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Australian Climate Madness

Thursday, October 30, 2008

Treasury modelling on ETS - garbage in, garbage out

The newspapers are full of this story today, and the fact that the ETS will not harm the economy. From the Sydney Morning Herald:
Climate Change Minister Penny Wong on Wednesday was putting a positive spin on the modelling ahead of its release, saying it shows there is nothing to fear in emissions trading.

Well, she would, wouldn't she (or else her job and her department would disappear in a puff of Nitrogen Trifluoride).
Treasurer Wayne Swan said the data showed emissions trading would not hurt economic growth.

"What the modelling will show is that we can deal with climate change ... without having a dramatic impact on economic growth," he told Macquarie Radio Network.

I bore myself having to repeat this, but an Australian ETS will not deal with climate change, as cutting 10% or 20% from Australia's tiny contribution of 1.5% of global emissions will, in terms of "dealing with climate change" achieve nothing. And the Government is in cloud cuckoo land if it thinks that the rest of the world is going to somehow "follow Australia's lead."

The EU is in a shambles on its emissions reductions, India and China are simply not interested, and the US is far from unified on its approach (apparently only 18% of the US public think that climate change is real, human-caused and harmful - thanks to Watts Up With That).

There are a number of parallels that can be drawn between the results of the Treasury modelling about the effects of an ETS on the Australian economy and the modelling of the future climate by the IPCC.

Any model of a complex system is an approximation, and complies with the usual "GIGO" (garbage in, garbage out) rule. The IPCC, as we all know, have cherry-picked the data they use in their models to advance their own political agenda (think Michael Mann and "hockey sticks"). The results show that we must "act now" to avoid "catastrophic" climate change, and allows the socialist/anti-capitalist agenda of the UN to be advanced.

Similarly, we all know what the Treasury's modelling will say - the ETS will have little effect on the economy and they will trot out the usual desperate argument that if we don't act now, it will cost more later. The government have admitted that the models do not take into account the current financial crisis, although somehow, despite the boffins taking a year to produce this modelling, the government seems able to incorporate a "fudge factor" which will miraculously deal with this, from the ABC:
The modelling was done before the global financial crisis began.

Environment Minister Peter Garrett says it is one element that will help shape the final policy, due to be finalised by the end of the year.

"This provides us with additional information on how we can approach this issue," he said.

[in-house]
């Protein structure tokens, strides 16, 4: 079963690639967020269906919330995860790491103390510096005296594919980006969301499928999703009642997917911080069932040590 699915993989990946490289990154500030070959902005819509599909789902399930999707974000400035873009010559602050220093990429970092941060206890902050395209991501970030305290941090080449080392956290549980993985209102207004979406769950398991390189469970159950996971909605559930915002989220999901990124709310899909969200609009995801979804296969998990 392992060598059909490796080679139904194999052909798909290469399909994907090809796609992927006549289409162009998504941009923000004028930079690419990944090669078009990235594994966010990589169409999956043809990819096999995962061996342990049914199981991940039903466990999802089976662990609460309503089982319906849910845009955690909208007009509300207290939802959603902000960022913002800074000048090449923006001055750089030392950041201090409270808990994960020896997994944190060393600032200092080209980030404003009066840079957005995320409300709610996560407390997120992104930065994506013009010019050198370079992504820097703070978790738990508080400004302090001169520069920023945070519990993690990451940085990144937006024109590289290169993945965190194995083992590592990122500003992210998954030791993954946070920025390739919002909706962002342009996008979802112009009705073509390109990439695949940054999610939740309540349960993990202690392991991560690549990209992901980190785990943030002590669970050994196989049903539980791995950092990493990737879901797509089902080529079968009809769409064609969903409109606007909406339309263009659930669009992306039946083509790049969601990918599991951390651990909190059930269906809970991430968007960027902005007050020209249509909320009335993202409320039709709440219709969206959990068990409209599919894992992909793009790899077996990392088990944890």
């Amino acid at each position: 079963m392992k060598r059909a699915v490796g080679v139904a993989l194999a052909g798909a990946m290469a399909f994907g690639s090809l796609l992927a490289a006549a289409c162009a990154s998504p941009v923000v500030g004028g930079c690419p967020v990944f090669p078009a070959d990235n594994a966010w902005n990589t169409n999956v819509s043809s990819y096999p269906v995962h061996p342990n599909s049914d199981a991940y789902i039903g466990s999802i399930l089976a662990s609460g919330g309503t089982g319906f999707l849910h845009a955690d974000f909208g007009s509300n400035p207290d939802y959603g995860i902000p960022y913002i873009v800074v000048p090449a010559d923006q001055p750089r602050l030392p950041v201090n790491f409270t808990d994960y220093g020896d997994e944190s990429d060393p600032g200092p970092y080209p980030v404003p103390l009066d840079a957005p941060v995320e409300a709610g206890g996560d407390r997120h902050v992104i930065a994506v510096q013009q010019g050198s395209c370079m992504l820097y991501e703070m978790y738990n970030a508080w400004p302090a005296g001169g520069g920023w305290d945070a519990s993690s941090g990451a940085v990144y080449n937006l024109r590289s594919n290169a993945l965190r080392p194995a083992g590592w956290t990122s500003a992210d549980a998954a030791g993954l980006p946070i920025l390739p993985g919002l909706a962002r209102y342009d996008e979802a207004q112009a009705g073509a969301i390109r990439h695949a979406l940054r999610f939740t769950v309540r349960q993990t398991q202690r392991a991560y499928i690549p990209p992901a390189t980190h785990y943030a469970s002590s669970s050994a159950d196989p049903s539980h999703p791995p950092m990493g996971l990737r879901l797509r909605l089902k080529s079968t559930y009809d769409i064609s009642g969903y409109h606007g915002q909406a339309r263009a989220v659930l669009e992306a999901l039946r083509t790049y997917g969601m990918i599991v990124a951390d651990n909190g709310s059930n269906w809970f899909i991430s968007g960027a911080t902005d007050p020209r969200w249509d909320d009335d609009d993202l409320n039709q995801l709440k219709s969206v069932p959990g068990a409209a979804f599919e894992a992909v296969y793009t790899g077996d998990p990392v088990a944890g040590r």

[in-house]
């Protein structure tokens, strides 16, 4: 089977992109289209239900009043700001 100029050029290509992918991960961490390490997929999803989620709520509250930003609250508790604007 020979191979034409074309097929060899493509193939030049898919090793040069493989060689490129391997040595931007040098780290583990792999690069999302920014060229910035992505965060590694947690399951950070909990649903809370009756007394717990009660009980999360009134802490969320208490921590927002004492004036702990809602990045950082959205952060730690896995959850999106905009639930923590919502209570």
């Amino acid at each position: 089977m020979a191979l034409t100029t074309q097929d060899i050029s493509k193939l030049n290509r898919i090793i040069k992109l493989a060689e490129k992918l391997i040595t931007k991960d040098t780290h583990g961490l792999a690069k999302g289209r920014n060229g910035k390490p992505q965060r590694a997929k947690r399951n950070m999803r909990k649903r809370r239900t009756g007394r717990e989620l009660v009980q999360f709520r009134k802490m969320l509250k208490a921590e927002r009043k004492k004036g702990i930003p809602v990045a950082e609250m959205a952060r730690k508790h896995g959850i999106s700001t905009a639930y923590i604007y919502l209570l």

Dismissing the global financial crisis as just "one element" is sheer nonsense. It will be no surprise that the modelling will favour the Government's approach. It will have been carefully designed to achieve that result. Treat with caution.

Read the SMH article here, although there are hundreds of others to choose from.


  • Having recently found your blog I am surprised that it attracts little in the way of comments. Maybe others aren't yet aware of it.

    Your comments on various happenings in our political arena, especially on the gorebull warming fraud, are spot on.

    With this latest scam, produced under instruction by a subservient government department, there is an ideal opportunity for the feeble opposition party to make a mark.

    Unfortunately the centrist-left liberals will dither and do little to challenge the crap spouting from wong and her models.

    These treasury models would operate the same as the ones that told us to rein in spending and put up interest rates and in the next breath cut rates by 1% and throw away our reserves.

    Keep on punching!

    By Anonymous barking toad, At October 30, 2008 at 2:47 PM  

  • Cheers, thanks for visiting!

    By Blogger Simon from Sydney, At October 30, 2008 at 2:50 PM  

  • you have taken Peter Garretts quote of of context. when he said 'it is just one element that will shape policy' he was referring to the treasury modelling not the global financial crisis.

    this aside, why scorn the fact that the global financial crisis may be only part of evidence considered in shaping long-term climate policy? would you prefer more reactionary short-term policy making? models and short-term crises both need to be placed in context of other evidence

    By Anonymous Anonymous, At February 7, 2009 at 5:56 AM  

  • Fair point regarding Garrett's statement - on re-reading the quote, I think your interpretation is correct.

    I don't believe that the global financial crisis should be the only factor in determining climate policy. However, in terms of climate, an ETS will achieve nothing, so even in good economic times it is pointless and damaging, but in times of economic crisis, it is madness.

    Furthermore, it is clear from Kevin Rudd's absolute determination to press ahead with the ETS, despite whatever happens in the global economy, that nothing will stand in its way. It would be interesting for the Treasury to re-run the modelling now to see what results it produces, but I can't see that happening in a hurry.

    By Blogger Simon from Sydney, At February 7, 2009 at 7:45 AM  

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